The numismatic excitement surrounding the release of the first Lincoln Memorial cents in 1959 was likely not much unlike the fervor over the Lincoln Bicentennial cents in 2009. “There was a lot of buzz and hype surrounding the cent in 2009, and many eagerly awaited each of the new Bicentennial reverses throughout 2009,” says Harker. “However, because the redesign of the reverse in 1959 came as such a surprise to the public, I feel there was probably more excitement and anticipation when the 1959 Memorial cent was released.”

Perhaps adding to the elation over the new design was the body of opinion that the five-decade-old wheat ears design had grown long in the tooth. At least that’s what many members of the American Numismatic Association (ANA) thought in October 1955 when, according to Harker, the ANA passed a resolution during its annual convention in Omaha requesting the one-cent coin be redesigned, because “people were tiring of seeing the same old penny.”

An article by editor Elston G. Bradfield in the February 1959 issue of the ANA’s The Numismatist captures both the surprise and excitement the numismatic community experienced with the new Lincoln Memorial cent:

Washington sources from time to time have denied there would be any change in the one-cent piece, although such a change was a ‘natural’ as part of the sesquicentennial of Lincoln’s birth. Evidently the latter was also the thought of the Lincoln Sesquicentennial Commission headed by Kentucky’s Senator John Sherman Cooper, Secretary of the Treasury Robert D. Anderson, and other Department officers, for they joined in recommending such a step to President Eisenhower. The President’s approval of the new reverse was made public December 20 last [year].”[2]

Bradfield further observed:

Distribution of the new coin is eagerly awaited by numismatists, as it is the first change in regular coinage since the Franklin half dollar of 1948. Under federal law specifying that American coin designs cannot be changed oftener than every twenty-five years, only the quarter and silver dollar are now eligible for new designs. Neither is likely to be disturbed.”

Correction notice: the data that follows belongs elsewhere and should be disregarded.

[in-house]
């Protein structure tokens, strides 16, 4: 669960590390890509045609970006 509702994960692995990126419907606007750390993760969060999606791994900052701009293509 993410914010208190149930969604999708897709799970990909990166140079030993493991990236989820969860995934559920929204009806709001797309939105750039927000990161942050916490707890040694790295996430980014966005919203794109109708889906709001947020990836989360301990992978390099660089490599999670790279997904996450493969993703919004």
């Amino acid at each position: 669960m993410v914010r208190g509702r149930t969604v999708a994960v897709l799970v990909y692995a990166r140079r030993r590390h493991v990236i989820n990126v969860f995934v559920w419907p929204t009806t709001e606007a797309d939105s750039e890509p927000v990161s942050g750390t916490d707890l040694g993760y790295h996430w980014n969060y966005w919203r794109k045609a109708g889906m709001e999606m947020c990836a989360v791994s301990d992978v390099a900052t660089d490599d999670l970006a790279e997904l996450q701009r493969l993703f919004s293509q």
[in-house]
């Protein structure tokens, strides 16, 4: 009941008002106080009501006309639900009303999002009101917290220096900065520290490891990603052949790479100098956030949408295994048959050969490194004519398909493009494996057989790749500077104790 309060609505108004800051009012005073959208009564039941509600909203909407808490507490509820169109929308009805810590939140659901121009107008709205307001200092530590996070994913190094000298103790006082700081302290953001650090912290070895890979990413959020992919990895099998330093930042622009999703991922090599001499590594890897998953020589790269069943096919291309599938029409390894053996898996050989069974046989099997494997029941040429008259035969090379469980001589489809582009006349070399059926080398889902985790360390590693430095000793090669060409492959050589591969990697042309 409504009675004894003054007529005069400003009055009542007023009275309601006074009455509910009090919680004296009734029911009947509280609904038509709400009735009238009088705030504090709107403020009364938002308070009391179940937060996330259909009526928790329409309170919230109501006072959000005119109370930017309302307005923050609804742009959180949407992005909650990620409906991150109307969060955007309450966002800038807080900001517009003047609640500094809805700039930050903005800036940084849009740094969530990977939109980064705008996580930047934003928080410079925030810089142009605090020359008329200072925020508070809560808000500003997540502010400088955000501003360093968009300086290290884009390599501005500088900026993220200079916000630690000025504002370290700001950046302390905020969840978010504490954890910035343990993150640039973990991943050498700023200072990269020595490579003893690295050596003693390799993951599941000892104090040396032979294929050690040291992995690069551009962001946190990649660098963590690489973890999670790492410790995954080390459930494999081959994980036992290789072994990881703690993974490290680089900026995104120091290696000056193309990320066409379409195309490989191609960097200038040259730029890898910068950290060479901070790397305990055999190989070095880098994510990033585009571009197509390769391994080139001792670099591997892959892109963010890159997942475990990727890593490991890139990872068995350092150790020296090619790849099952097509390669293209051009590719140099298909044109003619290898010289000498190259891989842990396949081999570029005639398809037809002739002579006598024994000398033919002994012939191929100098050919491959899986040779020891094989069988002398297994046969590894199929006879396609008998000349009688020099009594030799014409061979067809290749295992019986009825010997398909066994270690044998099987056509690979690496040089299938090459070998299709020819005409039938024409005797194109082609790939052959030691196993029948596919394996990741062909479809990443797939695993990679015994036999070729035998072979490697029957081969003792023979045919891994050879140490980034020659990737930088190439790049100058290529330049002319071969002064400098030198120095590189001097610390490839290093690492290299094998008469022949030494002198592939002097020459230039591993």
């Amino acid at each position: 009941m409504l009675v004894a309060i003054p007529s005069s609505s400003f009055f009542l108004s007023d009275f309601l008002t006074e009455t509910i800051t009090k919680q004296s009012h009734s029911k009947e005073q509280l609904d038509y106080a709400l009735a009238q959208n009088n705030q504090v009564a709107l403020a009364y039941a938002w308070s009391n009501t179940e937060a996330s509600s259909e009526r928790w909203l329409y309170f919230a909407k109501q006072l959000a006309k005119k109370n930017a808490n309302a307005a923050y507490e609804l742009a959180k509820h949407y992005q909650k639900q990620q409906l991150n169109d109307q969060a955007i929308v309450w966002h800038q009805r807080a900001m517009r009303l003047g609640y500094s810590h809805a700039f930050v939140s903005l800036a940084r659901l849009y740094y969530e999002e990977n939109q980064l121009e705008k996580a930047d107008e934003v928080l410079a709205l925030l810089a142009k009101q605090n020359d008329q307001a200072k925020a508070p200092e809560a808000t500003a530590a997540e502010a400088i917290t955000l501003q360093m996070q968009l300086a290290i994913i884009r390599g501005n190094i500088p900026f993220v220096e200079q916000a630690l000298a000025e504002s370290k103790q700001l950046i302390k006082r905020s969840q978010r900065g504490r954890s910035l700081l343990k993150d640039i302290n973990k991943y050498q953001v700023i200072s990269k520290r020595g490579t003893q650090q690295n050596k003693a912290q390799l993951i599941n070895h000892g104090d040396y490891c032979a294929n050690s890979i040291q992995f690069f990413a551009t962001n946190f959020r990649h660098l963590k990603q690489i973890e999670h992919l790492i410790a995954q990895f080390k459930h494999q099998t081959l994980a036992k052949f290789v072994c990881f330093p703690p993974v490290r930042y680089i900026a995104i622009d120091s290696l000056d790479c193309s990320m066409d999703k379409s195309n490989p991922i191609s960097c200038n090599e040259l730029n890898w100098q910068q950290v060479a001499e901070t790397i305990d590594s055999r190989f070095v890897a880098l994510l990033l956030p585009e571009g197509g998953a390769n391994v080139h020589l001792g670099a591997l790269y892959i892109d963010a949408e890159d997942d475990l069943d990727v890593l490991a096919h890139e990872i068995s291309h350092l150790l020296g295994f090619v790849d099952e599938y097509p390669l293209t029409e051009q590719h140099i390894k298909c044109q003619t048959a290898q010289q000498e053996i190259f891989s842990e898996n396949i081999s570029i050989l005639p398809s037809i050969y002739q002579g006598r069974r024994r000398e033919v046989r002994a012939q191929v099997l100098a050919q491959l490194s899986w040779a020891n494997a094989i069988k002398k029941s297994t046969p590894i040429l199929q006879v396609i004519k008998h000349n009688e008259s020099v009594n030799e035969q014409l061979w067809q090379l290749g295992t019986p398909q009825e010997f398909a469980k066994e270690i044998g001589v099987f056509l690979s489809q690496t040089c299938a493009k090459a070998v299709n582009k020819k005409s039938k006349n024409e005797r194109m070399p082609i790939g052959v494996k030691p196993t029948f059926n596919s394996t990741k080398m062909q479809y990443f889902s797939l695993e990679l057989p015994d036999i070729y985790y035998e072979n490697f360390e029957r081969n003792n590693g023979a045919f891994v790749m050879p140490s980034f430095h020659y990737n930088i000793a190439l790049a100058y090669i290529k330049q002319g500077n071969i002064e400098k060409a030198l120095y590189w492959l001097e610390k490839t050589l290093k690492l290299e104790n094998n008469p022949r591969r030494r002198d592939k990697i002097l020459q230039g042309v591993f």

Cent expert Harker says demand for the new pennies was fervid. “The public and collectors were very excited to have a newly designed cent, and the banks ended up having to impose limited of two to five coins per customer.”

United States Mint - Lincoln cent Lincoln Memorial reverseThe new Lincoln cent appeared just as the hobby was enjoying unprecedented nationwide popularity, and certainly the new Memorial pennies stimulated what was then a quickly growing collector base. Mint set and proof set sales increased substantially from 1958 through 1960, with production figures for proof sets increasing from 875,652 to 1,691,602 during that three-year period and uncirculated set sales improving from 50,314 to 260,485 in that same timeframe[3]. The new Lincoln Memorial cent doubtlessly aided in the sale of both types of United States Mint collector sets.

Balancing out the widespread enthusiasm for the new Lincoln cents were the critics who believed the new Lincoln Memorial design left plenty to be desired. Dissenters include numismatic author and historian Don Taxay, who derisively equated the Lincoln Memorial depiction to a “trolley car” and Cornelius Vermeule, the famous art scholar who referred to the new design as “mausoleum-like”.